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Uriah Heep - Return to Fantasy CD (album) cover

RETURN TO FANTASY

Uriah Heep

 

Heavy Prog

3.14 | 317 ratings

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prog_traveller!!
4 stars 1975 is the year of changes for Uriah Heep, Gary Thain is dismissed from the band for his heroin addiction problems and John Wetton takes his place, very skilled both as a bassist and as a singer. John Wetton is now a well- known musician, already with Mogul Thrash, with Family and singer and bassist of King Crimson to whom he collaborated to give life to progressive rock masterpieces such as Lark's Tongue In Aspic, Starless And Bible Black and the spectacular Red, where he enchanted everyone with his voice on a masterpiece like Starless. But he also boasted collaborations with the solo works of Bryan Ferry and Phil Manzanera of Roxy Music. Wetton's contribution to Return To Fantasy is only executive, as all the songs were ready and played in demo versions by Gary Thain. Return To Fantasy is a beautiful album, where the classic Uriah Heep sound is joined by strong progressive and bluesy influences that coexist perfectly. The cover design by Dave Field is very beautiful and evocative, especially in the vinyl version, a woman's body, a dancer who seems to fly and wrap a very bright sun on fire. As for John Wetton, Box is enthusiastic about it because he sees in his figure an artist full of ideas and with a stable mind, capable of bringing everyone back to the right life. In short, the works for the new album materialize: Return To Fantasy, as the title suggests, is considered a return to the fantastic themes and alchemical sounds a little latent in the two previous albums.

Return To Fantasy strikes for its greatness, for a dense sound and a cosmic atmosphere that bring to mind the dancer on the cover, pushed by a lost planet in the universe. The rhythm of the piece resembles a dance in the sky, where the instruments blend together, increasing the psychedelic attitude. The keyboards lull us into a dark dimension, taking us by the hand into the inner world of every man. It is the turn for Shady Lady, an account of a good night in the company of a fatal woman. Rock n 'roll direct and with feline features, which sees dueling guitar and bass brilliantly. The prog streak re-emerges with Devil's Daughter, a delirious song in which the protagonist is attracted by the charm of the evil one, but at the same time he is afraid of it. He invokes the devil but does not want to be subdued by his daughter. The keyboards simulate a sacred ceremony, the choirs in the refrain are liturgical songs. Wetton's bass refines some very special liquid verses. But the experimental nature of the band comes in the middle stage, Hensley launches into a synth solo and Kerslake pounds like hell. Beautiful Dream is one of the hidden masterpieces of the album, and of the whole Uriah Heep production. It opens with alienating sound effects, immediately giving a progressive connotation. Pure magnificence and a dreamlike atmosphere embroidered on Byron's infernal highs. Prima Donna is a simple rock n 'roll where saxes are present. A fast, carefree song, an on the road track that proceeds fun, from a saloon, to be listened to perhaps in the company of beer and cigars. The country-blues of Your Turn To Remember is attractive and relaxed. The vocal lines are clean, serene, supported by soulful choruses that soften the whole. A good ballad that highlights the more refined side of the English band. Showdown as the single "Prima Donna", goes down direct. An essential text and a simple rhythm section. Not a memorable piece, indeed, but still pleasant to listen to. The solemn Why Did You Go is enchanting and exudes bitterness in its essentiality. The rhythm stretches out as calm as the sunrise, and it is no coincidence that the protagonist of the lyrics wakes up after a long sleep and realizes that he is alone. The vocal is surrounded by soft choruses, bells and a mystical carpet of synthesizers. A spectacular ballad, which touches the heart, with an irresistible melody. The epic A Year Or A Day is the very embodiment of the genius of Uriah Heep. In just a few minutes, all the traits that make the music of these hard rock giants magical are concentrated here. Prog and epicness for a life story of sublime beauty. The tempo changes are sudden, the melodic lines are multiple, for an unpredictable piece that is nothing more than a hymn to life and to the world, hope for a better future, for a civil society. Immense, exciting, A Year Or A Day represents the whole musical imagination of the band.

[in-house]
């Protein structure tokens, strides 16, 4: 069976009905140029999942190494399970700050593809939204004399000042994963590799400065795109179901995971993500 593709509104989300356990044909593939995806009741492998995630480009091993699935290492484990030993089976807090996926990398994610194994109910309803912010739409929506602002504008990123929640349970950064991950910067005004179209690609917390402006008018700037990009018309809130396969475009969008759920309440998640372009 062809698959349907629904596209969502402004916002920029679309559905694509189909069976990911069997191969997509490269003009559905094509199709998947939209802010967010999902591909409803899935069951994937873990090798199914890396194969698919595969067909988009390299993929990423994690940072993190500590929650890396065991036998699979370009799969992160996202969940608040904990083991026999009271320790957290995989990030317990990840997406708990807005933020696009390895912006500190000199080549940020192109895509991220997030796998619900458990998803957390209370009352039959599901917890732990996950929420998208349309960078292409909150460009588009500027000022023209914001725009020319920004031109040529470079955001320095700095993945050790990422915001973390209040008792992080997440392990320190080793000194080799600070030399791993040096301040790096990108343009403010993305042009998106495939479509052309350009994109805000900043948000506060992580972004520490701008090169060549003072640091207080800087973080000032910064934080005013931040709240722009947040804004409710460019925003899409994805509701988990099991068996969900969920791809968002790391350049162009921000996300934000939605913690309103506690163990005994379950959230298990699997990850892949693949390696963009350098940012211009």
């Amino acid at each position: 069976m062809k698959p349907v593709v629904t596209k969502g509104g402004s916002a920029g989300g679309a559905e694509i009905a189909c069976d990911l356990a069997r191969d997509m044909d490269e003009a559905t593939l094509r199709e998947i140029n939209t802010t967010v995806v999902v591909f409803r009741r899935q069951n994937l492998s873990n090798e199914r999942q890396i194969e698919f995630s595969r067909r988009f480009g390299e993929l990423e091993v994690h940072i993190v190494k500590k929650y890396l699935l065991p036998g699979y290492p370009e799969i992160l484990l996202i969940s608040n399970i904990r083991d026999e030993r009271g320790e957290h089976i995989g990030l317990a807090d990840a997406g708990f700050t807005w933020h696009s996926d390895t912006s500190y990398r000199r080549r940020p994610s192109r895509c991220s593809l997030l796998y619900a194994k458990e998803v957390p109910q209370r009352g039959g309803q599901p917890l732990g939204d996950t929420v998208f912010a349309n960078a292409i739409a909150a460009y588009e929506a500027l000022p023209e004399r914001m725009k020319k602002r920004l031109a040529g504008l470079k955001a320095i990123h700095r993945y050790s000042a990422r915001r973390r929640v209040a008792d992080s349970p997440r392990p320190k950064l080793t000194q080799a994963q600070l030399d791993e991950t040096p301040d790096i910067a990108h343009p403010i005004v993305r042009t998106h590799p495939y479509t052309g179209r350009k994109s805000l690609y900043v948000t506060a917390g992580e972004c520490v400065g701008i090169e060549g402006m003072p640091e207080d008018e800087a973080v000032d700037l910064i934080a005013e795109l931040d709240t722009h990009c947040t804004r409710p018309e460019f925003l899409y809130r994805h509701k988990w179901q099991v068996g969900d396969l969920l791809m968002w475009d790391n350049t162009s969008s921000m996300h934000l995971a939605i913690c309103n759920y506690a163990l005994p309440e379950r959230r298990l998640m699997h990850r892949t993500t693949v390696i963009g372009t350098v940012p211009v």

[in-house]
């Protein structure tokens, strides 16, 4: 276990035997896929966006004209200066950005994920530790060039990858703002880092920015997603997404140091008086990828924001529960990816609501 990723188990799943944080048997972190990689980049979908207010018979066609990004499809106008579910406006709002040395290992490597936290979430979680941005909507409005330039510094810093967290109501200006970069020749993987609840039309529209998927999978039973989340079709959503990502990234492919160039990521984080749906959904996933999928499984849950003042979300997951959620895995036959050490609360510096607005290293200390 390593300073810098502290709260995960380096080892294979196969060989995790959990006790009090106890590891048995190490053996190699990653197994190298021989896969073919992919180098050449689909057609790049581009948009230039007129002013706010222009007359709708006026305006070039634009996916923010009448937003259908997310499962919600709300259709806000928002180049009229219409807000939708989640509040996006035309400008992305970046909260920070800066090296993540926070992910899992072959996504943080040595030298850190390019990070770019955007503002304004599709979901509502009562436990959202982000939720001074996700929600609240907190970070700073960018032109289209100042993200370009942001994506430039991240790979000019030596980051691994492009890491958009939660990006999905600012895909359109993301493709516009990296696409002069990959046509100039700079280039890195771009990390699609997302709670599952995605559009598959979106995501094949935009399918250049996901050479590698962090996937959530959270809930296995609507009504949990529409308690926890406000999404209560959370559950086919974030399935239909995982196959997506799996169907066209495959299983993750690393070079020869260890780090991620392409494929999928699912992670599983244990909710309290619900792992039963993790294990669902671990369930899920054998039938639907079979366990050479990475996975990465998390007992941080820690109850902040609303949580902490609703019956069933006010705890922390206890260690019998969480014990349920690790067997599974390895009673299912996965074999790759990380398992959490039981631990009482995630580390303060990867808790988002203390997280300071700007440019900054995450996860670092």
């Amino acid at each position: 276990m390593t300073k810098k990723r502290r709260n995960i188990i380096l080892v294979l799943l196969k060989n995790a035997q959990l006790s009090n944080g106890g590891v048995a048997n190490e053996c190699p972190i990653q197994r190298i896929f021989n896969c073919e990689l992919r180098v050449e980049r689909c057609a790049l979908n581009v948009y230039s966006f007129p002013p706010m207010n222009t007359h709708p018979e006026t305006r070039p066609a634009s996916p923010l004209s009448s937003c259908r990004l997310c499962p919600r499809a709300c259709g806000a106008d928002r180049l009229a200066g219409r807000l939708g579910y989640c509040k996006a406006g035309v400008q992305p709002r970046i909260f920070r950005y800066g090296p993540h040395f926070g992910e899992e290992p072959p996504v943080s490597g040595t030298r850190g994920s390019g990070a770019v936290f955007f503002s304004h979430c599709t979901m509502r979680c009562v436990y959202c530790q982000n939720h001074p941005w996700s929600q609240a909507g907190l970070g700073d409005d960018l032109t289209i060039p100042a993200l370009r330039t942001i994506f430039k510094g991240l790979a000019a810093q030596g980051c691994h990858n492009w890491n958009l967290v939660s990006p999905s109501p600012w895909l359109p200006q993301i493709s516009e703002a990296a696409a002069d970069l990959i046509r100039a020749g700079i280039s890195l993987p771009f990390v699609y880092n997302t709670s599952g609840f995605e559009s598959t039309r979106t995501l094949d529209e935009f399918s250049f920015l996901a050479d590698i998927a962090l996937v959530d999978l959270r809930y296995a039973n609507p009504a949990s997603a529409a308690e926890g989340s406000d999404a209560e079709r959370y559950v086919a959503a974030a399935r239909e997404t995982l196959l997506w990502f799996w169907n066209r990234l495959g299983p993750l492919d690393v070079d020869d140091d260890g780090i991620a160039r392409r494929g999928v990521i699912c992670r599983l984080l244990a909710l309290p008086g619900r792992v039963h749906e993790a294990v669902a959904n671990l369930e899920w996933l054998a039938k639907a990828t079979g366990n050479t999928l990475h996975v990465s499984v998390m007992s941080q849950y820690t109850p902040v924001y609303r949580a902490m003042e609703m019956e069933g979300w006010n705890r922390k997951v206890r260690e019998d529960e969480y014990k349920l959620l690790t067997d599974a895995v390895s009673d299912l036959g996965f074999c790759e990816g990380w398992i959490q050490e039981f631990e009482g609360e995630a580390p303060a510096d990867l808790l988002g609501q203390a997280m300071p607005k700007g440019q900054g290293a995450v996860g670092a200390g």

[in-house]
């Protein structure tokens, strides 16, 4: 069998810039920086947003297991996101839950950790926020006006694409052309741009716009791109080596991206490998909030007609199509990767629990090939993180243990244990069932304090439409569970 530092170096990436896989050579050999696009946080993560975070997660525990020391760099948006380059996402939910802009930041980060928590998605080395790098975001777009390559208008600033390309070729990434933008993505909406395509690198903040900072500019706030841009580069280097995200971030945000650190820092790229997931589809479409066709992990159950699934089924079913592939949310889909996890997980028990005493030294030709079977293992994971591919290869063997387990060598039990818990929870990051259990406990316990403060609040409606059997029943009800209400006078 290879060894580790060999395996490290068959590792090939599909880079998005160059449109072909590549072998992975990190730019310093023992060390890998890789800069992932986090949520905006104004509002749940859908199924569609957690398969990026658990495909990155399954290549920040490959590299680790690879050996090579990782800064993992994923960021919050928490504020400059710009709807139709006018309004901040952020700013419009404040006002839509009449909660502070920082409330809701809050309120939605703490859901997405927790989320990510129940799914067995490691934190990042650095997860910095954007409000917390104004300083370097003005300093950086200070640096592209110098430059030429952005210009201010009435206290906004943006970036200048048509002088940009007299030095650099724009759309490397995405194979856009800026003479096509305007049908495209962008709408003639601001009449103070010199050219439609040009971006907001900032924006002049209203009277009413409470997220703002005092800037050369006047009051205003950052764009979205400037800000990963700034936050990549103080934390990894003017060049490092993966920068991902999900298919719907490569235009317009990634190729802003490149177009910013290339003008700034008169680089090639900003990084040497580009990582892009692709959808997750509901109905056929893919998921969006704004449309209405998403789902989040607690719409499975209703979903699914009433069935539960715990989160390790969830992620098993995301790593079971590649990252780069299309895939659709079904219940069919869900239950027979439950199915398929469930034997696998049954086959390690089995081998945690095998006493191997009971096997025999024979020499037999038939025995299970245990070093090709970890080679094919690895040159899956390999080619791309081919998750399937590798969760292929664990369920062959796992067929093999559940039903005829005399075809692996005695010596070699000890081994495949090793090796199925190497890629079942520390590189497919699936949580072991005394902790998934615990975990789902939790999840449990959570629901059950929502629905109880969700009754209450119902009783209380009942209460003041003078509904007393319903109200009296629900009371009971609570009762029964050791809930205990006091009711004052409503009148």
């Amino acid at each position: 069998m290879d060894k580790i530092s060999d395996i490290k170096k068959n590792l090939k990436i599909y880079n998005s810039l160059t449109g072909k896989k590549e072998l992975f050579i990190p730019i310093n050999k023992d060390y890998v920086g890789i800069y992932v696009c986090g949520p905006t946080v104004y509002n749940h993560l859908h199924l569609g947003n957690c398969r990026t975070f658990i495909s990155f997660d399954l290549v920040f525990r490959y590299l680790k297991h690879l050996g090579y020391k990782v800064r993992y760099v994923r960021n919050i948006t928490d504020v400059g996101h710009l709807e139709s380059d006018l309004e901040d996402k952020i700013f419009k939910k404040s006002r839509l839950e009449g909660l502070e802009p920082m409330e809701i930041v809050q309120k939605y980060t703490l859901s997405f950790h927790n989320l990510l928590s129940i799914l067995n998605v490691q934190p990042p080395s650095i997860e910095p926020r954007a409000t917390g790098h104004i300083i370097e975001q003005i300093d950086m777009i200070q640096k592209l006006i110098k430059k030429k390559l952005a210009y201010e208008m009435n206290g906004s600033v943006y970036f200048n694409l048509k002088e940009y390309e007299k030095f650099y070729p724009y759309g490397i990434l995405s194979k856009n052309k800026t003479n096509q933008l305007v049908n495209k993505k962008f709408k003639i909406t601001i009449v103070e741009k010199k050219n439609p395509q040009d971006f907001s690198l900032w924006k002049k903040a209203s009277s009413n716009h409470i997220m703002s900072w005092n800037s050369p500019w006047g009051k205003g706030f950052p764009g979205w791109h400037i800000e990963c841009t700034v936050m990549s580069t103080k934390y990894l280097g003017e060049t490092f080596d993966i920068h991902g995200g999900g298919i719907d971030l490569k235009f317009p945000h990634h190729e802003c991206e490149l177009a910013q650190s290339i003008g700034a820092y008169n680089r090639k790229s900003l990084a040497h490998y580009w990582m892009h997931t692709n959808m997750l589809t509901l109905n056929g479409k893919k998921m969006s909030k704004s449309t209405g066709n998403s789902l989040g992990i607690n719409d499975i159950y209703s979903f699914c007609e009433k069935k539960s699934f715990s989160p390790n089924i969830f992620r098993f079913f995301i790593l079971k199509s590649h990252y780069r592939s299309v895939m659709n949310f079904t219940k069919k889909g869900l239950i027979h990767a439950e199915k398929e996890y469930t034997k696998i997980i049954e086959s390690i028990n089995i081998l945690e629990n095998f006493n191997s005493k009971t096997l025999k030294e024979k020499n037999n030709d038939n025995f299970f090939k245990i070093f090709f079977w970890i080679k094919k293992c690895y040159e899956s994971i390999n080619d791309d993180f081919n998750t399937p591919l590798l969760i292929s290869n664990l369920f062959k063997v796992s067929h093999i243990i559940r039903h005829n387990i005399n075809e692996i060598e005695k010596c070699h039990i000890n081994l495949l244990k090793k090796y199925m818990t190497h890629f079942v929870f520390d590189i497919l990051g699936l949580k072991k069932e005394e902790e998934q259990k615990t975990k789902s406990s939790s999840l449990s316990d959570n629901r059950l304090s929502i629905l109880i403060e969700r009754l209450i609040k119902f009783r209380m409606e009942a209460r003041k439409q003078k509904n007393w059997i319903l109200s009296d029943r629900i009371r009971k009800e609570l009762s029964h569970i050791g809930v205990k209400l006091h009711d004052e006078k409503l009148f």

Various tracks have been added to the 2004 CD reissue, such as Shout It Out, which appeared only on the B-side of the single Prima Donna, an excellent hard rock track that would not have disfigured the LP at all. There is also The Time Will Come, this time as the B-side of the Return To Fantasy single, still an enthralling hard rock, wasted for being just a B-side. Then there are demo versions of songs like Prima Donna, Why Did You Go, Showdown and Beautiful Dream, the peculiarity is that they are the original versions with Gary Thain on bass. There is also an extended version of Return To Fantasy, two minutes longer than the version that later appeared on the LP. In the same year, New Zealand bassist Gary Thain died at just 27 from a heroin overdose and John Wetton will have the opportunity to demonstrate his potential with High And Mighty, which will be released the following year.

prog_traveller!! | 4/5 |

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